Tory education policy: we have reason to be worried

If one takes the Tories’ education policy to its logical conclusion, as one must, The Spectator (13 January, one Dennis Sewell), makes a useful read. We have reason to be worried.

The ‘bloated educational establishment’ is characterised as the Blob, previously a 1950s film and a term applied to the 1980s US educational system by Reagan’s education secretary. Comprising our own UK Blob are Whitehall diktats, Every Child Matters, safeguarding guidelines, the National College of School Leadership, the NUT, all lumped together indiscriminately.

We then switch to the ‘bitter’ dispute over how much emphasis is giving to imparting knowledge and how much to developing pupil competencies.  Take History:  a class these days may have little idea whether Charles II comes before or after the Roundheads.

Michael Gove is praised for wanting to deepen knowledge and to strip out the ‘fatuous enunciation of high-sounding but empty goals’ from the National Curriculum.

Back to the Blob … now attacked for supporting a social purpose for schools which provides unquestioning support for equality, diversity and, chucked in for good measure, anthropogenic global warming.

Some things to agree with here (too many initiatives, overly prescriptive curriculum, over-emphasis on skills as opposed to knowledge). But it’s not just content but the structure itself that’s being attacked, the idea being that a new structure will somehow of itself transform content.

Once the Blob is punctured, what will we get instead? 

–          Schools independent of the government and local council funding ‘on which it gorges itself’

–          Schools run on the Swedish model, by not-for-profit and community groups,  funded by a capitation fee

–          Power moved away from bureaucrats and the quangocracy to parents and ordinary class teachers (something viscerally anti-authority here)

–          Schools buying into services, such as playing fields, swimming pools …

In sum, a characterisation which is pretty nasty in its language (there’s a lot of that in the Spectator – why do they hate so much?), has some truth at the heart of it, but (ruinously) an obsession with supposed institutional failure, leading to unquestioning support for that dotty fuzzy-headed Swedish model who shows up in every document these days.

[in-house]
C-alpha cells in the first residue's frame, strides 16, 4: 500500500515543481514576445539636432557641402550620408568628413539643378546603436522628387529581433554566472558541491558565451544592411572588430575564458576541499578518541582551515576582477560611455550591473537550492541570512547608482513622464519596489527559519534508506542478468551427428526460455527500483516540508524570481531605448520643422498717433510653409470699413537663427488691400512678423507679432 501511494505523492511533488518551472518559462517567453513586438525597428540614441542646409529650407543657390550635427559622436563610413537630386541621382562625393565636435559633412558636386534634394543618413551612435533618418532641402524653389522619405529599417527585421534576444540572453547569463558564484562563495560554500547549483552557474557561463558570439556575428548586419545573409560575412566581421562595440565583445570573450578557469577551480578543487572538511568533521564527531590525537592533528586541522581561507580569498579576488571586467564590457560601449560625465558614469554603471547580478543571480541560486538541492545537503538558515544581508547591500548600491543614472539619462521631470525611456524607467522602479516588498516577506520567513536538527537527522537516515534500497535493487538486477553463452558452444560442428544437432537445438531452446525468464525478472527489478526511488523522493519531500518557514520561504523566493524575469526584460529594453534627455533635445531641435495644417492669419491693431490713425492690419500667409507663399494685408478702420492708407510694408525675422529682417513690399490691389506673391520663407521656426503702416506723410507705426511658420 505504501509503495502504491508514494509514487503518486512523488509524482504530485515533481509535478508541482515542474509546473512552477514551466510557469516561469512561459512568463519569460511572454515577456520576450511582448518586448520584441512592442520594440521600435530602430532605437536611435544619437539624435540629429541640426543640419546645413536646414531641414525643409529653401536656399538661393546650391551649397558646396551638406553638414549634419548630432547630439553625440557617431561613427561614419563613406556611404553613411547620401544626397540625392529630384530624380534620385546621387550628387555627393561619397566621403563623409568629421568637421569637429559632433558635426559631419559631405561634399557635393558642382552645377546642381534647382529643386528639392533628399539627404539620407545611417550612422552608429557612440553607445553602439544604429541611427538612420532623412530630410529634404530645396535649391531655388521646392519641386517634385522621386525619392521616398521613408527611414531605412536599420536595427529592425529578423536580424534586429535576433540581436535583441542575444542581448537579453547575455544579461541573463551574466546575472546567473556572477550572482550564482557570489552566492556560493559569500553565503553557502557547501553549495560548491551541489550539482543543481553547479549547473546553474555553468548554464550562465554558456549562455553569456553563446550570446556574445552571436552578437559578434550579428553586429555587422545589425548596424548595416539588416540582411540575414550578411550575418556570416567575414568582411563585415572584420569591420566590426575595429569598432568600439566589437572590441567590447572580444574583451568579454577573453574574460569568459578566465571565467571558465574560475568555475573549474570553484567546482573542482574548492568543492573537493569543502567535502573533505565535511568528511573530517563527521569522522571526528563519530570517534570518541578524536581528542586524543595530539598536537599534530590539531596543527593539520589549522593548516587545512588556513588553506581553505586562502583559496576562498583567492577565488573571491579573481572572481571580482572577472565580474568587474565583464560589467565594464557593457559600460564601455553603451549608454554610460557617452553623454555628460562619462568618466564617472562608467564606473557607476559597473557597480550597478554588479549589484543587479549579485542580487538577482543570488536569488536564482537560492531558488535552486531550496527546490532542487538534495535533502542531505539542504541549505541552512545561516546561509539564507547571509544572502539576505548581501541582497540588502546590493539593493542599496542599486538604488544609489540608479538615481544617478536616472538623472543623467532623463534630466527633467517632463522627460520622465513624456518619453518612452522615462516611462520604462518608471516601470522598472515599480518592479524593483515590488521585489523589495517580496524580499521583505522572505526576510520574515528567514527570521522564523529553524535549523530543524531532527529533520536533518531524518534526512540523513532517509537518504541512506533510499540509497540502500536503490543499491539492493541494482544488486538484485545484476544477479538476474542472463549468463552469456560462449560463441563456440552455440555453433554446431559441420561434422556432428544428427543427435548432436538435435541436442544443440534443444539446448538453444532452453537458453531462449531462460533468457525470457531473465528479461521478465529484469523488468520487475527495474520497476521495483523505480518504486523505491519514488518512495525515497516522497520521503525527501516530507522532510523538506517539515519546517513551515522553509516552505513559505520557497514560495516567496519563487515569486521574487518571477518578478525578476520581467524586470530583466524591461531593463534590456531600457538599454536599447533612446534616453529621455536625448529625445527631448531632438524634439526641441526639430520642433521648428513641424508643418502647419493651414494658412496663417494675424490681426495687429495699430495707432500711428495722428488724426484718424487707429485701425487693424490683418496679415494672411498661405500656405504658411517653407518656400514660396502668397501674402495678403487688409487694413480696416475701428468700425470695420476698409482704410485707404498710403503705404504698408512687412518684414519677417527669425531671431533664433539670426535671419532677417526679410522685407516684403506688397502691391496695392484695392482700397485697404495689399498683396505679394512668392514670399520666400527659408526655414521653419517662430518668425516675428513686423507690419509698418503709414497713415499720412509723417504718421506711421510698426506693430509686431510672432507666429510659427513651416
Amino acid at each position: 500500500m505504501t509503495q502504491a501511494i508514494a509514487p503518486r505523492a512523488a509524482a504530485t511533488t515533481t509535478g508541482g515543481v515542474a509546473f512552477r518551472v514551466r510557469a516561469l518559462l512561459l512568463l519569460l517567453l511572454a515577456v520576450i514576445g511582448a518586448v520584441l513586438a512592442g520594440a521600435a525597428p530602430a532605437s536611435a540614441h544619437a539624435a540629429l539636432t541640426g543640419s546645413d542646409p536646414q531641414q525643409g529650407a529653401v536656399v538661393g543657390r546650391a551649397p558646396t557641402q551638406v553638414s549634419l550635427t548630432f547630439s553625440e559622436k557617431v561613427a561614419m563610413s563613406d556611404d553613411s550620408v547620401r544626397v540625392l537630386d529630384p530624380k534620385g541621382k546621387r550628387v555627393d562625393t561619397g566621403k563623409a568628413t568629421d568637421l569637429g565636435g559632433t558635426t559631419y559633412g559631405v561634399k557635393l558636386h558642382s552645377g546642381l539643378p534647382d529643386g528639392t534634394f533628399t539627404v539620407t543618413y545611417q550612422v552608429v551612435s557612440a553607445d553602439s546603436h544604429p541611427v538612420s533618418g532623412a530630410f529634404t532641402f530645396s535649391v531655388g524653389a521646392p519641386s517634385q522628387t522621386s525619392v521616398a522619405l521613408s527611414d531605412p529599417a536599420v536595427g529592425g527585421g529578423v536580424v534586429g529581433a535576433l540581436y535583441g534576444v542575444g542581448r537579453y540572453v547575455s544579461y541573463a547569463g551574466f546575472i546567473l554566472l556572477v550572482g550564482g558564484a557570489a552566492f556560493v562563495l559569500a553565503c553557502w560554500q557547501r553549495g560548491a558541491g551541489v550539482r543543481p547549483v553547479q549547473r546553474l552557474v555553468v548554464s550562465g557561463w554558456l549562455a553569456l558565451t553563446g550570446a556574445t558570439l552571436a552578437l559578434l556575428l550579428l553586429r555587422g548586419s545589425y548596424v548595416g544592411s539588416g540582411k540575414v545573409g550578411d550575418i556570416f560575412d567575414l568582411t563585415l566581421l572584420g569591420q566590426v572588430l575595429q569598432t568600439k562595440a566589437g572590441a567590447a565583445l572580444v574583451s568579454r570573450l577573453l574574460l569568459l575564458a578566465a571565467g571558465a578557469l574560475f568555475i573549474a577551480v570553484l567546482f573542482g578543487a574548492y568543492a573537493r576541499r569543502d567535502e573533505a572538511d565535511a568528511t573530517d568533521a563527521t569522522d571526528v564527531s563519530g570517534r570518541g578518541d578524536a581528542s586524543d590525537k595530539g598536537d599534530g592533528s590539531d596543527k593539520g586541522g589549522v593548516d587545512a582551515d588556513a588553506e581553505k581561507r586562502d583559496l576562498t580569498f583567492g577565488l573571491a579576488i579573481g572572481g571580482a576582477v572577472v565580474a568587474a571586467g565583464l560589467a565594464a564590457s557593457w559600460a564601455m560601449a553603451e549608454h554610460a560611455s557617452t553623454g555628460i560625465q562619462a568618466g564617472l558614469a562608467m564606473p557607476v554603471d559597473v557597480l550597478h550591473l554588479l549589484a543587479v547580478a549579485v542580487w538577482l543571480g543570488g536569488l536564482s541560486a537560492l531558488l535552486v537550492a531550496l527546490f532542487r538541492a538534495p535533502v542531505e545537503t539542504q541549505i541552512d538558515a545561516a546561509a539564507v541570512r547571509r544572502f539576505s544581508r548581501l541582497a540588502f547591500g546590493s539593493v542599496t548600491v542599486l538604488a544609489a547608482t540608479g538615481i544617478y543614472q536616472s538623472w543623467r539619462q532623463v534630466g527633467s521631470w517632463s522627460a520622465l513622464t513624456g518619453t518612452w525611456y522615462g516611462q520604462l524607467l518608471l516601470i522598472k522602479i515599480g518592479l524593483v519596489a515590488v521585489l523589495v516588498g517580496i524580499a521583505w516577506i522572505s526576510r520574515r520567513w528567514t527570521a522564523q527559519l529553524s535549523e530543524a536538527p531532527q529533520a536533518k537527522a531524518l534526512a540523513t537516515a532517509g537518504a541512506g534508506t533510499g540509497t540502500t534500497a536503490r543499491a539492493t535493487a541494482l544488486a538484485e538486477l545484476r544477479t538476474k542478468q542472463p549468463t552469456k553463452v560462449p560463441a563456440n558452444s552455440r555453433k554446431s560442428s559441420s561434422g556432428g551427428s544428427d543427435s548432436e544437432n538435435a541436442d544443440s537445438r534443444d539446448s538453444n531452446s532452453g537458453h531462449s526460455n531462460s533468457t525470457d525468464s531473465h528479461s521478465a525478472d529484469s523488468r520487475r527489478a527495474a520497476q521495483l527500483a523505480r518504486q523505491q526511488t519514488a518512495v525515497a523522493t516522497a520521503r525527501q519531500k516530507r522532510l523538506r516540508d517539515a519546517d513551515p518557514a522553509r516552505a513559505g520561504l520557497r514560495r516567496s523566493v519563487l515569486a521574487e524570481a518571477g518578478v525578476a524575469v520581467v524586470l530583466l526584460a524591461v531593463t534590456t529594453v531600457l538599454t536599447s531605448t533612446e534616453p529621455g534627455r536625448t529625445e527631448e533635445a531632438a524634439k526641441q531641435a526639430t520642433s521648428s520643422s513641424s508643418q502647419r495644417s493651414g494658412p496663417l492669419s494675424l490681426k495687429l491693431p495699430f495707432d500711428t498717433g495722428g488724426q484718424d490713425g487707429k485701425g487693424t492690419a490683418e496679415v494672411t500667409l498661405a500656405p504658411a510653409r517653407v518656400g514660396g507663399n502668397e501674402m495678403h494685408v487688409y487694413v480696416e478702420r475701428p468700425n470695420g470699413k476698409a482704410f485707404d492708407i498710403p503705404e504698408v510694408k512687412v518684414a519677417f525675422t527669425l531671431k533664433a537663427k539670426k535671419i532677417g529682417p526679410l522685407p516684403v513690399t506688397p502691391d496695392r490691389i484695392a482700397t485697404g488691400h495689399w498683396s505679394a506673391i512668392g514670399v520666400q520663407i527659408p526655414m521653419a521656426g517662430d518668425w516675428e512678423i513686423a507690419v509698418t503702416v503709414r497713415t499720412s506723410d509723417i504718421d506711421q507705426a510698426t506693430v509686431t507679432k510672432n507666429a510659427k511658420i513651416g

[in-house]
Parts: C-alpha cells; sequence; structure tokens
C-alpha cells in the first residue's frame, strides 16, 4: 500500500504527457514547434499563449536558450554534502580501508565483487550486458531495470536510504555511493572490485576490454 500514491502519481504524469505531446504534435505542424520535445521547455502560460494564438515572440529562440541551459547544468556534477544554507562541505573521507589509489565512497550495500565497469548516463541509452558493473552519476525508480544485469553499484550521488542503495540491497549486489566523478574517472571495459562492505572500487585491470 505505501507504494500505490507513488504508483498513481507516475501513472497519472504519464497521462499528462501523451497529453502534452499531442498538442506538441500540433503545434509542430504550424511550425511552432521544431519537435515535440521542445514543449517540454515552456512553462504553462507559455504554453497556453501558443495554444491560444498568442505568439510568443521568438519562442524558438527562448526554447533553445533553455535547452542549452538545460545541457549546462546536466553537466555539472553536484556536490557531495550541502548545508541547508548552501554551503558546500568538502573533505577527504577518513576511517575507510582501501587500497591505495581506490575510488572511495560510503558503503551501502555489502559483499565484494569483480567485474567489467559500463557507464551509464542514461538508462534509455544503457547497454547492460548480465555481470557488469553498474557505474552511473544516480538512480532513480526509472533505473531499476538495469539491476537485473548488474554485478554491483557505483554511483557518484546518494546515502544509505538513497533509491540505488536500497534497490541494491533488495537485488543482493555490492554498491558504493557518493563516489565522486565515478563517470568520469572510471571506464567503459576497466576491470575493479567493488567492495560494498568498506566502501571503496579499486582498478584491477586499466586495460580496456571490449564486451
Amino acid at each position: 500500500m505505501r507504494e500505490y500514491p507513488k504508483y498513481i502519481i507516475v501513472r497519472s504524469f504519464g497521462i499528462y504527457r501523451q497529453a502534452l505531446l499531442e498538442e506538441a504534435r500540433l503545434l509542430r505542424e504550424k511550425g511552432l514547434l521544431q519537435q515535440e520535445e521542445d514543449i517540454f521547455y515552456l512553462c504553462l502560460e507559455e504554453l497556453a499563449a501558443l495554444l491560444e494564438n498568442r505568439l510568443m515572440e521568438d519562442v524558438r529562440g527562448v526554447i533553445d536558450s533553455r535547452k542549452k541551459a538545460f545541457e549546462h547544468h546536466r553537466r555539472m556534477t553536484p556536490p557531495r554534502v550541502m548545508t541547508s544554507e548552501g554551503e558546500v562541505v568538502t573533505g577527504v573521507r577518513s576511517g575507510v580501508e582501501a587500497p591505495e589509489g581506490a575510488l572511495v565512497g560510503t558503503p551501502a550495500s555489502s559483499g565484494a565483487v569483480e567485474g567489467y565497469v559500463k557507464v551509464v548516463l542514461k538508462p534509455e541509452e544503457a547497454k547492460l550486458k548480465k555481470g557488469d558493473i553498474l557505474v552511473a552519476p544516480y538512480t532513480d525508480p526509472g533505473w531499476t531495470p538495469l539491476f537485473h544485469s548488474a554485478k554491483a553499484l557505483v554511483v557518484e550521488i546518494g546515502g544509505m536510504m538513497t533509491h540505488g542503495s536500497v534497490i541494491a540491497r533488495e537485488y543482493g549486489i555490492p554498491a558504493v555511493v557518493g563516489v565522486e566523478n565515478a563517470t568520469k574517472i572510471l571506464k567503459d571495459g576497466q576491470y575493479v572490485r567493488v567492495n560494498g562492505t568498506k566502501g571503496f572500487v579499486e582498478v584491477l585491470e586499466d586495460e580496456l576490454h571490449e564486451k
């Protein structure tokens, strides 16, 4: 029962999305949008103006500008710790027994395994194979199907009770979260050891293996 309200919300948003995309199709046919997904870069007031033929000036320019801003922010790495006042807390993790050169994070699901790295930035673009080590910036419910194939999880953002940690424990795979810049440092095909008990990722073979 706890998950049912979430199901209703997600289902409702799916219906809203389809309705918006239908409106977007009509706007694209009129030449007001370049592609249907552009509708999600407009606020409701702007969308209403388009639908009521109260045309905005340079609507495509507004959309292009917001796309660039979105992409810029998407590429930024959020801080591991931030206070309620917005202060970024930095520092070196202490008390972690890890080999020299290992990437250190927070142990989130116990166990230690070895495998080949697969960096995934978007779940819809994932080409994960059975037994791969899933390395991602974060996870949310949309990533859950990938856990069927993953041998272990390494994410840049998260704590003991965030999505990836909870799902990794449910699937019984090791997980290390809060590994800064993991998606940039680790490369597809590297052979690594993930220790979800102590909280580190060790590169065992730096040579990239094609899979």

What strikes me is how utterly inadequate the solution is to the problem. Schools, teachers, pupils, parents need structure, certainty and ordinary common sense. They don’t want schools closing and starting up, interest groups given free rein, uncertainty over services, no possibility of institutions to which you can show loyalty or with traditions in which you can take pride. If they do, I’d like to meet them.

There’s another saner solution we don’t hear about, from dirigiste Labour or dotty Govean Tories, is one that involves thinning out the bureaucracy, cutting back on directives, devolving power, but keeping the same core structure. Reforming local government to ensure that it doesn’t dictate to schools but does provide services and support where they’re needed, and link up with social services and the community in a coherent fashion. This I admit is a seriously boring solution. It needs radical thinking, shaking out old ideas of which I’m tired as much as Govean right, a clear strategy and long view, great determination – and a sense of realism.

To achieve what they want there will of course need to be a huge amount of central direction (always hard to stop once you’ve started, but let’s assume they do in time back off), ultimately replaced by a wonderful, self-regulating system – the like of which has never been seen in this or any land.

And never will be. Just what do they imagine the end product of their policy will be – other than anarchy?

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